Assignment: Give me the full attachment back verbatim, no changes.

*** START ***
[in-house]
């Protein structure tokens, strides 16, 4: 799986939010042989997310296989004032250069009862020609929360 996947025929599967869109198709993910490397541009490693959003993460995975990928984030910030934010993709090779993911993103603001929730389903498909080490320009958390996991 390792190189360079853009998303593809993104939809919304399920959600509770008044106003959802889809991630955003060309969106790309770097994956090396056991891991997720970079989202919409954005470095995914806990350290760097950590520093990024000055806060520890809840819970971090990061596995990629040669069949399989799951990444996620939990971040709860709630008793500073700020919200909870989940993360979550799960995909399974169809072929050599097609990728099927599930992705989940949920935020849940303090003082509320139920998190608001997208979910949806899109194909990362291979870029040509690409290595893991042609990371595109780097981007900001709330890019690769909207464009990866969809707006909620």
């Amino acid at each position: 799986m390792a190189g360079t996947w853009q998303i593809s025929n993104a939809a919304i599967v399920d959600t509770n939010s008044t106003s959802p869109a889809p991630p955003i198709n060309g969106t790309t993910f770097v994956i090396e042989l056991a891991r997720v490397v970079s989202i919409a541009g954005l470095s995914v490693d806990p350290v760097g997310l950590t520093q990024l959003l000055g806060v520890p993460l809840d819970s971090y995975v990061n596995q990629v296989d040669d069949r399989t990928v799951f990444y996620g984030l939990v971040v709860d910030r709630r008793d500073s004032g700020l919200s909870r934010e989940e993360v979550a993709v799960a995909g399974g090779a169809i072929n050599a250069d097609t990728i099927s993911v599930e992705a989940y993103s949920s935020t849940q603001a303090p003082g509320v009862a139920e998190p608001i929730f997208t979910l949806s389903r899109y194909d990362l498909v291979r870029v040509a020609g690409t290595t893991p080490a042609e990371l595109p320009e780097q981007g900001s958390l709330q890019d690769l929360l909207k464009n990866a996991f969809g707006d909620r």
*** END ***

[in-house]
């Protein structure tokens, strides 16, 4: 799986939010042989997310296989004032250069009862020609929360 996947025929599967869109198709993910490397541009490693959003993460995975990928984030910030934010993709090779993911993103603001929730389903498909080490320009958390996991 390792190189360079853009998303593809993104939809919304399920959600509770008044106003959802889809991630955003060309969106790309770097994956090396056991891991997720970079989202919409954005470095995914806990350290760097950590520093990024000055806060520890809840819970971090990061596995990629040669069949399989799951990444996620939990971040709860709630008793500073700020919200909870989940993360979550799960995909399974169809072929050599097609990728099927599930992705989940949920935020849940303090003082509320139920998190608001997208979910949806899109194909990362291979870029040509690409290595893991042609990371595109780097981007900001709330890019690769909207464009990866969809707006909620």
């Amino acid at each position: 799986m390792a190189g360079t996947w853009q998303i593809s025929n993104a939809a919304i599967v399920d959600t509770n939010s008044t106003s959802p869109a889809p991630p955003i198709n060309g969106t790309t993910f770097v994956i090396e042989l056991a891991r997720v490397v970079s989202i919409a541009g954005l470095s995914v490693d806990p350290v760097g997310l950590t520093q990024l959003l000055g806060v520890p993460l809840d819970s971090y995975v990061n596995q990629v296989d040669d069949r399989t990928v799951f990444y996620g984030l939990v971040v709860d910030r709630r008793d500073s004032g700020l919200s909870r934010e989940e993360v979550a993709v799960a995909g399974g090779a169809i072929n050599a250069d097609t990728i099927s993911v599930e992705a989940y993103s949920s935020t849940q603001a303090p003082g509320v009862a139920e998190p608001i929730f997208t979910l949806s389903r899109y194909d990362l498909v291979r870029v040509a020609g690409t290595t893991p080490a042609e990371l595109p320009e780097q981007g900001s958390l709330q890019d690769l929360l909207k464009n990866a996991f969809g707006d909620r």